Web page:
From the blog "Crosscut," which describes itself as the "Pacific Northwest’s independent, reader-supported, nonprofit news site" comes a post tagged "A musical memoir by bassist Evan Flory-Barnes." Wonderfully written by Miss Brangien Davis (see image 'bove), the post relates the story of Mr. Evan Flory-Barnes' musical memoir "On Loving the Muse and Family," which opened on March 1 at the Seattle venue "On The Boards."
Likes in the brief excitin' excerpt shared below, Miss Davis shares Mr Flory-Barnes personal story of how he "got deeply into Dean Martin early in college" and how his deep deep diggin' of our Dino has influenced his musical journey and his new show wantin' it "to have the vibe of a swingin’ 1960s variety show." Thus pallies, yet 'nother excellent example of how long after our Dino's departure from the earth, our most beloved Dino is still incredibly influencin' amazin' artists like Mr. Evan Flory-Barnes."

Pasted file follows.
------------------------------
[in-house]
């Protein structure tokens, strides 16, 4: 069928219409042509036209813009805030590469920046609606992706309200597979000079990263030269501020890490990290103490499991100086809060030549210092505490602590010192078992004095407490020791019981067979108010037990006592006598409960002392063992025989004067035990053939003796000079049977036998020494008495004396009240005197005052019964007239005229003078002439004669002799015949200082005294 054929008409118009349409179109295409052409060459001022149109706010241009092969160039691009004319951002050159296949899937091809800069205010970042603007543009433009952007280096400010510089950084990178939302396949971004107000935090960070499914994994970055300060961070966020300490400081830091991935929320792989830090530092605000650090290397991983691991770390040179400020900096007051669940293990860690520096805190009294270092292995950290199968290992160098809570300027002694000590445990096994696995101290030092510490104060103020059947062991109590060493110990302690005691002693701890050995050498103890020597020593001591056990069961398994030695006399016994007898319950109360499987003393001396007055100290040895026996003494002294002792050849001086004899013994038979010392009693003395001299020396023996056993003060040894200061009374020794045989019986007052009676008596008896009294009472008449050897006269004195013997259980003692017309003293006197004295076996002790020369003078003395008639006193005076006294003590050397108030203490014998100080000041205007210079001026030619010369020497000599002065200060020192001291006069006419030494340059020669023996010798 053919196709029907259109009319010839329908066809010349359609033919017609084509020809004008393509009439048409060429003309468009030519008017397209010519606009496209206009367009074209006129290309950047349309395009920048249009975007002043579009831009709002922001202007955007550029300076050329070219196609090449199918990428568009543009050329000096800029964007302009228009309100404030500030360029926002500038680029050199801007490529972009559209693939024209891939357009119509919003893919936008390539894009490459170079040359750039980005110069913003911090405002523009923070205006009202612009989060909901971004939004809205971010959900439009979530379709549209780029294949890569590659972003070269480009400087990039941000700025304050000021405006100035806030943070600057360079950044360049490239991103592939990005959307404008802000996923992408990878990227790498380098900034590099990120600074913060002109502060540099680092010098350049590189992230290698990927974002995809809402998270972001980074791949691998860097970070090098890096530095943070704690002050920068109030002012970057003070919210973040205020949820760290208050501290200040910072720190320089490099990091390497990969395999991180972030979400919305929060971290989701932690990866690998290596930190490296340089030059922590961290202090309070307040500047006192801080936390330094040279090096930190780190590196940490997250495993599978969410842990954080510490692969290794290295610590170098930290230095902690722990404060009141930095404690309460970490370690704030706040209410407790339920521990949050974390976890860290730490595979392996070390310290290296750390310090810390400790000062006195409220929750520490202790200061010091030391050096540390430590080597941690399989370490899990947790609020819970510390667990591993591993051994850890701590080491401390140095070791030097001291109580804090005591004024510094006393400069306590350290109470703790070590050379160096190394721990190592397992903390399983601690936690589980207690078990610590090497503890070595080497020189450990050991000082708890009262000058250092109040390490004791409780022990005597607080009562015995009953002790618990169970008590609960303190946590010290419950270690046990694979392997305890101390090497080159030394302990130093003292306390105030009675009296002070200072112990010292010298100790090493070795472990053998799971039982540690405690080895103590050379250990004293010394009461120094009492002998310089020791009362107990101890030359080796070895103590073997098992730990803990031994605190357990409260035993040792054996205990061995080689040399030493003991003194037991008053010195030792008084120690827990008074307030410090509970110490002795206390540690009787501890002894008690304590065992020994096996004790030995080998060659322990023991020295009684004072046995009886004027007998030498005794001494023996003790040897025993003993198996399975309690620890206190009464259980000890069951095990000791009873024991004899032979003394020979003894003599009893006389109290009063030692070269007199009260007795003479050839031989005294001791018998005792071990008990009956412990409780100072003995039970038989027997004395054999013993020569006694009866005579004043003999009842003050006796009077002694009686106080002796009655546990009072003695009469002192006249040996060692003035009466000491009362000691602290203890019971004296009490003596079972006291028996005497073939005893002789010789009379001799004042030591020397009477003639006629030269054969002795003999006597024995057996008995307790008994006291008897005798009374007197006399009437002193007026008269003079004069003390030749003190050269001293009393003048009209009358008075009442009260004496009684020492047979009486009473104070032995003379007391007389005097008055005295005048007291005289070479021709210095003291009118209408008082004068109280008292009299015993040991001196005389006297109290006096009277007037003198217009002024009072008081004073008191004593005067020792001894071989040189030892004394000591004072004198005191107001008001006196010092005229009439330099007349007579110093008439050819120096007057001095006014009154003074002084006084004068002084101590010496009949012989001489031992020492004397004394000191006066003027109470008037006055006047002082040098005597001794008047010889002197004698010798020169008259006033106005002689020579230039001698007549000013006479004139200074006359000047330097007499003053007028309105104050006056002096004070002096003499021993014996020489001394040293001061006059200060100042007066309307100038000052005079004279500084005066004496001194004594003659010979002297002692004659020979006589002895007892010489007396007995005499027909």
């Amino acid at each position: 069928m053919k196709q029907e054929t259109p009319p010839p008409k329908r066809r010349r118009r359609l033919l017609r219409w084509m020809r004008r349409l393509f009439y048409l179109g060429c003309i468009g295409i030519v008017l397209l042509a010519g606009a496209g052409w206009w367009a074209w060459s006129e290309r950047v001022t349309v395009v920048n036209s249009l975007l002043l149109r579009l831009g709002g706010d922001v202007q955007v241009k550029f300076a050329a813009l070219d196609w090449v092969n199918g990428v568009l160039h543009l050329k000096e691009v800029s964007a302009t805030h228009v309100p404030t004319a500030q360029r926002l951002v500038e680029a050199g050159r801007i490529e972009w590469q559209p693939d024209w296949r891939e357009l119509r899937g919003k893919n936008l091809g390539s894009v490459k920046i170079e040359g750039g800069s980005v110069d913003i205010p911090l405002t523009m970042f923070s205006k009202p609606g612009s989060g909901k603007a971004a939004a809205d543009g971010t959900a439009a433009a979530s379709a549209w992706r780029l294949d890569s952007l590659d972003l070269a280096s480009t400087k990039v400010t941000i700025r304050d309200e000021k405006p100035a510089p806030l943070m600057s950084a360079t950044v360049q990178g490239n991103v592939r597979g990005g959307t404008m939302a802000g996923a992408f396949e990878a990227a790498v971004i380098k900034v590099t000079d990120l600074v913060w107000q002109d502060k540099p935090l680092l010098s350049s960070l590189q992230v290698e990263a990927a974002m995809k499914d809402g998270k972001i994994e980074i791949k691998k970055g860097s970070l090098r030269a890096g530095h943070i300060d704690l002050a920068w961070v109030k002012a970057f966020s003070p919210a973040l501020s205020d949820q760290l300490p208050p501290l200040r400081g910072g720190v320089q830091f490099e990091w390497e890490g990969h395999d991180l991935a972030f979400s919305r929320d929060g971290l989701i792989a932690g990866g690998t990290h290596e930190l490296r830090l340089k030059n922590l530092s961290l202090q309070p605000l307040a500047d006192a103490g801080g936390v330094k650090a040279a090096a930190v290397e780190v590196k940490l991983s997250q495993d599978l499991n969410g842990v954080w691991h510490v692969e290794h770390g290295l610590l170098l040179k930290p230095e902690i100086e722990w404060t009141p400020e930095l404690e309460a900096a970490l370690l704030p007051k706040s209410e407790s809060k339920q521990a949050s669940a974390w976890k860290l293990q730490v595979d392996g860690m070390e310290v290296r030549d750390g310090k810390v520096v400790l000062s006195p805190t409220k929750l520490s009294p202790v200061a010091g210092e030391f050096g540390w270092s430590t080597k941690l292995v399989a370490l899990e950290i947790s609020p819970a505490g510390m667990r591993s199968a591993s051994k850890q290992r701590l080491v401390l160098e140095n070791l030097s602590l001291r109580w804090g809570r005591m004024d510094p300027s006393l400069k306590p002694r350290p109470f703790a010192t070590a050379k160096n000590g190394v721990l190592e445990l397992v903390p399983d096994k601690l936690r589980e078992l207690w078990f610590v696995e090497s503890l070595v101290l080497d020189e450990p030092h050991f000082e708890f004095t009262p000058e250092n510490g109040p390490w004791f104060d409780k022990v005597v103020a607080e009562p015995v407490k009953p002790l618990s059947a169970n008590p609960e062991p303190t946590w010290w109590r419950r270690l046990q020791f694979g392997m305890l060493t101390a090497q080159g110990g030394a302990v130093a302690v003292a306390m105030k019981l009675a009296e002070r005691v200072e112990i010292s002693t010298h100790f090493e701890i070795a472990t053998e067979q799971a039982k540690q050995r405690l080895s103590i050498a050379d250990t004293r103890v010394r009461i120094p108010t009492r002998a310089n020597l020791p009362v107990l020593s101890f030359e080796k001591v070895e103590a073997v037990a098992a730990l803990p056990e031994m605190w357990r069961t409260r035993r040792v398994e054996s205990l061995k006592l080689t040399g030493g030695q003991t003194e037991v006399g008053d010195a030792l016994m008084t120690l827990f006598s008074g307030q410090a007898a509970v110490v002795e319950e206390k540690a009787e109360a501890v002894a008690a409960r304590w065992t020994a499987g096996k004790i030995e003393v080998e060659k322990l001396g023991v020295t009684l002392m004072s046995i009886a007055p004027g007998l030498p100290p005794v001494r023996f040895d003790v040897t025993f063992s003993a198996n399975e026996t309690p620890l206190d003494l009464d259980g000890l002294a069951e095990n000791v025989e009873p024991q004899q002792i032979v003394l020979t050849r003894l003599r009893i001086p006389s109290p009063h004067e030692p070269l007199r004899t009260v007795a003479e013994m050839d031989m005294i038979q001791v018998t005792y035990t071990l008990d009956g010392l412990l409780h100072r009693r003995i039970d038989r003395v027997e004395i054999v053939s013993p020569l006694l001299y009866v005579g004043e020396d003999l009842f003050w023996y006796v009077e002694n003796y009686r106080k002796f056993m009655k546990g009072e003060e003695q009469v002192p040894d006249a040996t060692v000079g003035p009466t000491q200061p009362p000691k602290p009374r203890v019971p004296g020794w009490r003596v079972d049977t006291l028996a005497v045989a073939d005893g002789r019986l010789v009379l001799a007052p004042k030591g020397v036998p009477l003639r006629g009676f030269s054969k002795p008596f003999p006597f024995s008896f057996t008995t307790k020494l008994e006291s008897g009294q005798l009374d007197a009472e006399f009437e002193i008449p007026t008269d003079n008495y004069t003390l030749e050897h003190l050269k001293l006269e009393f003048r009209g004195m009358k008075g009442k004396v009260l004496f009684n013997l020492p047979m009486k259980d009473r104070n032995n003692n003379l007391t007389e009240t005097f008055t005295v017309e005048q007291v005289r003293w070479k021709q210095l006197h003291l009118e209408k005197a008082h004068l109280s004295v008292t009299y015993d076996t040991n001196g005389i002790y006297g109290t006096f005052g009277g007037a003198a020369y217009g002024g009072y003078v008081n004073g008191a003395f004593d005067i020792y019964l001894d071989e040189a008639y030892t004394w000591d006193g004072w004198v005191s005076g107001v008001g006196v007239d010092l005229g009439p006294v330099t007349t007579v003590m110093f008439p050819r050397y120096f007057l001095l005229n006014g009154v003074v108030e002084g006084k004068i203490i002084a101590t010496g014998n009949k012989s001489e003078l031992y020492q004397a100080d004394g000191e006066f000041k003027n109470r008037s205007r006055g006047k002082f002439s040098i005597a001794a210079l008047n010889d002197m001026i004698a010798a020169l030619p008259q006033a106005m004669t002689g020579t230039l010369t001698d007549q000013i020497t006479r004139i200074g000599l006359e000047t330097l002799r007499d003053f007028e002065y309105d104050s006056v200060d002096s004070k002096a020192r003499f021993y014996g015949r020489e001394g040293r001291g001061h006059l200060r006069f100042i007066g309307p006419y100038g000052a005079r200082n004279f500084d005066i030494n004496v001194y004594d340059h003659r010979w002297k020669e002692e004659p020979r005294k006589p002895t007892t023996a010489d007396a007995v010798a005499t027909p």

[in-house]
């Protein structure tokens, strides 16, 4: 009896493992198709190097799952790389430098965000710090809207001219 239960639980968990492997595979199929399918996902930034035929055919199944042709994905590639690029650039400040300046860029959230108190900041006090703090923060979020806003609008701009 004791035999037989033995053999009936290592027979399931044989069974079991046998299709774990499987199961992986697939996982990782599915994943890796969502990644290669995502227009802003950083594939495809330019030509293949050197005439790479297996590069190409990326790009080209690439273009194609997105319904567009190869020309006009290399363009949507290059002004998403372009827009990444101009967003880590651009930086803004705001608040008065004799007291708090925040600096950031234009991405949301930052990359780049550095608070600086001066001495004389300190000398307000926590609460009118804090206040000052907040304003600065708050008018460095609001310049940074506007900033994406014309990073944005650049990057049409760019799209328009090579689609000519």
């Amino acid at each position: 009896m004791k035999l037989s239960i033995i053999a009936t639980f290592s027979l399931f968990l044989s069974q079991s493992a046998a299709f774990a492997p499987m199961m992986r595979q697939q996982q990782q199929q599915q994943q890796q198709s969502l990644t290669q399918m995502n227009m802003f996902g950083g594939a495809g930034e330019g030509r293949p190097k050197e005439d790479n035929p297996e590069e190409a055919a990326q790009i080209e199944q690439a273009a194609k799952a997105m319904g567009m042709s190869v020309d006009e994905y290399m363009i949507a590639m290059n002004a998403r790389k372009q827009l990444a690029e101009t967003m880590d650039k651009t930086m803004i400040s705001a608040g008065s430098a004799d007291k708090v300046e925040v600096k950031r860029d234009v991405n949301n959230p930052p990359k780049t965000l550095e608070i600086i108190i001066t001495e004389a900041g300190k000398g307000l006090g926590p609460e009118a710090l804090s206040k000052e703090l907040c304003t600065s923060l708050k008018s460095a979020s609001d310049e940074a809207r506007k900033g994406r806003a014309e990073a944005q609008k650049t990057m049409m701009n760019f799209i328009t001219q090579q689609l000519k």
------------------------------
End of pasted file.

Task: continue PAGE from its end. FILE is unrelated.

We thanks Mr. Evan Flory-Barnes for sharin' his personal testimony of the remarkable role our Dino has played in musical career. And, likes we thanks Miss Brangien Davis for sharin' this in print form at "Crosscut." We energetically encourage all youse Dino-holics to take the time to read the rest of the story by clickin' on the tag of this Dino-gram....it's a remarkable read pallies!
Yours in Dino,
Dino Martin Peters
A musical memoir by bassist Evan Flory-Barnes
The Seattle musician takes doo-wop, jazz and soul to center stage
by Brangien Davis
Seattle bassist Evan Flory-Barnes premieres his musical memoir "On Loving the Muse and Family" at On the Boards March 1. (Photo by Ripple Fang)
Inspired by friend and bandmate Ahamefule J. Oluo’s autobiographical concert "Now I’m Fine" (which ran at On the Boards in 2014), Flory-Barnes began to think about what his own musical memoir would look like. He knew right away he wanted it to have the vibe of a swingin’ 1960s variety show. “I love that era,” Flory-Barnes says. “I love the way people talked, the style. I got deeply into Dean Martin early in college after watching [the 1996 Vince Vaughn movie] 'Swingers.' I bought his albums and attempted to imitate that style.”